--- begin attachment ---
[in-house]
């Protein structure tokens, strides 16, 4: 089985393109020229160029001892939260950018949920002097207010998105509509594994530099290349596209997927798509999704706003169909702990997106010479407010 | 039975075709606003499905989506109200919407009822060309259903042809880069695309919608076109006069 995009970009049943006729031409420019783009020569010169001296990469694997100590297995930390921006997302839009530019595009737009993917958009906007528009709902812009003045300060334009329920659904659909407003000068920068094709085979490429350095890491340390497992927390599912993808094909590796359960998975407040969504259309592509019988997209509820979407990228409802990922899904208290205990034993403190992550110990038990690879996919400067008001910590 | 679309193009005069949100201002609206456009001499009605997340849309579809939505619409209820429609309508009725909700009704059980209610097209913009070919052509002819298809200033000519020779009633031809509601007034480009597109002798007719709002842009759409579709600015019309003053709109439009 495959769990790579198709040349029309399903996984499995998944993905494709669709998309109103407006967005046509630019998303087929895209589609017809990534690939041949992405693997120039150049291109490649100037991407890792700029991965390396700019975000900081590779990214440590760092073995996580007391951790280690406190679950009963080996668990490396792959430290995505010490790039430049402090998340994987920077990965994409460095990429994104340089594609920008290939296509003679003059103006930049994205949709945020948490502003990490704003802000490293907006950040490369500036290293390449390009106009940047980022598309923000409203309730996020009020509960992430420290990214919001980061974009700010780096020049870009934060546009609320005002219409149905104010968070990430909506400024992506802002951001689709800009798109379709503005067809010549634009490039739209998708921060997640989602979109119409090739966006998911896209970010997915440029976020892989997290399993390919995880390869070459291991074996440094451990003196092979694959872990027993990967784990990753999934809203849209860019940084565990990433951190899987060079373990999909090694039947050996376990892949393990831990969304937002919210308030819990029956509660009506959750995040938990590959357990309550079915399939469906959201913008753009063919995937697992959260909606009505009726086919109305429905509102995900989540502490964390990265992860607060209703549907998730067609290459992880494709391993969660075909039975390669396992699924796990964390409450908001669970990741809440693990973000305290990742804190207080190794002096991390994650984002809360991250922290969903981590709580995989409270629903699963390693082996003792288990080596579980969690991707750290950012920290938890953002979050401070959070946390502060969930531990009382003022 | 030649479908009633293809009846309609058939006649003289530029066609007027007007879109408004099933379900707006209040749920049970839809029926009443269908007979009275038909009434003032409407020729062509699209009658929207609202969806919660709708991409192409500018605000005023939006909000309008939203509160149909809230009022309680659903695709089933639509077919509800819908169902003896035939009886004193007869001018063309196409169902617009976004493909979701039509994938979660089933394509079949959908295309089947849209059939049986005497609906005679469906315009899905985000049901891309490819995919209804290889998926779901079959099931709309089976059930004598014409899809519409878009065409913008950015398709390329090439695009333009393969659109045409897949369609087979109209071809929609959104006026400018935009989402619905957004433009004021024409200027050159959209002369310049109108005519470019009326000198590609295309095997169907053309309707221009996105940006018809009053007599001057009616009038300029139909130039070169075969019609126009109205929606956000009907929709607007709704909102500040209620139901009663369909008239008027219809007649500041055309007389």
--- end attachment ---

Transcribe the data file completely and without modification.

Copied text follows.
[in-house]
């Protein structure tokens, strides 16, 4: 089985393109020229160029001892939260950018949920002097207010998105509509594994530099290349596209997927798509999704706003169909702990997106010479407010 | 039975075709606003499905989506109200919407009822060309259903042809880069695309919608076109006069 995009970009049943006729031409420019783009020569010169001296990469694997100590297995930390921006997302839009530019595009737009993917958009906007528009709902812009003045300060334009329920659904659909407003000068920068094709085979490429350095890491340390497992927390599912993808094909590796359960998975407040969504259309592509019988997209509820979407990228409802990922899904208290205990034993403190992550110990038990690879996919400067008001910590 | 679309193009005069949100201002609206456009001499009605997340849309579809939505619409209820429609309508009725909700009704059980209610097209913009070919052509002819298809200033000519020779009633031809509601007034480009597109002798007719709002842009759409579709600015019309003053709109439009 495959769990790579198709040349029309399903996984499995998944993905494709669709998309109103407006967005046509630019998303087929895209589609017809990534690939041949992405693997120039150049291109490649100037991407890792700029991965390396700019975000900081590779990214440590760092073995996580007391951790280690406190679950009963080996668990490396792959430290995505010490790039430049402090998340994987920077990965994409460095990429994104340089594609920008290939296509003679003059103006930049994205949709945020948490502003990490704003802000490293907006950040490369500036290293390449390009106009940047980022598309923000409203309730996020009020509960992430420290990214919001980061974009700010780096020049870009934060546009609320005002219409149905104010968070990430909506400024992506802002951001689709800009798109379709503005067809010549634009490039739209998708921060997640989602979109119409090739966006998911896209970010997915440029976020892989997290399993390919995880390869070459291991074996440094451990003196092979694959872990027993990967784990990753999934809203849209860019940084565990990433951190899987060079373990999909090694039947050996376990892949393990831990969304937002919210308030819990029956509660009506959750995040938990590959357990309550079915399939469906959201913008753009063919995937697992959260909606009505009726086919109305429905509102995900989540502490964390990265992860607060209703549907998730067609290459992880494709391993969660075909039975390669396992699924796990964390409450908001669970990741809440693990973000305290990742804190207080190794002096991390994650984002809360991250922290969903981590709580995989409270629903699963390693082996003792288990080596579980969690991707750290950012920290938890953002979050401070959070946390502060969930531990009382003022 | 030649479908009633293809009846309609058939006649003289530029066609007027007007879109408004099933379900707006209040749920049970839809029926009443269908007979009275038909009434003032409407020729062509699209009658929207609202969806919660709708991409192409500018605000005023939006909000309008939203509160149909809230009022309680659903695709089933639509077919509800819908169902003896035939009886004193007869001018063309196409169902617009976004493909979701039509994938979660089933394509079949959908295309089947849209059939049986005497609906005679469906315009899905985000049901891309490819995919209804290889998926779901079959099931709309089976059930004598014409899809519409878009065409913008950015398709390329090439695009333009393969659109045409897949369609087979109209071809929609959104006026400018935009989402619905957004433009004021024409200027050159959209002369310049109108005519470019009326000198590609295309095997169907053309309707221009996105940006018809009053007599001057009616009038300029139909130039070169075969019609126009109205929606956000009907929709607007709704909102500040209620139901009663369909008239008027219809007649500041055309007389």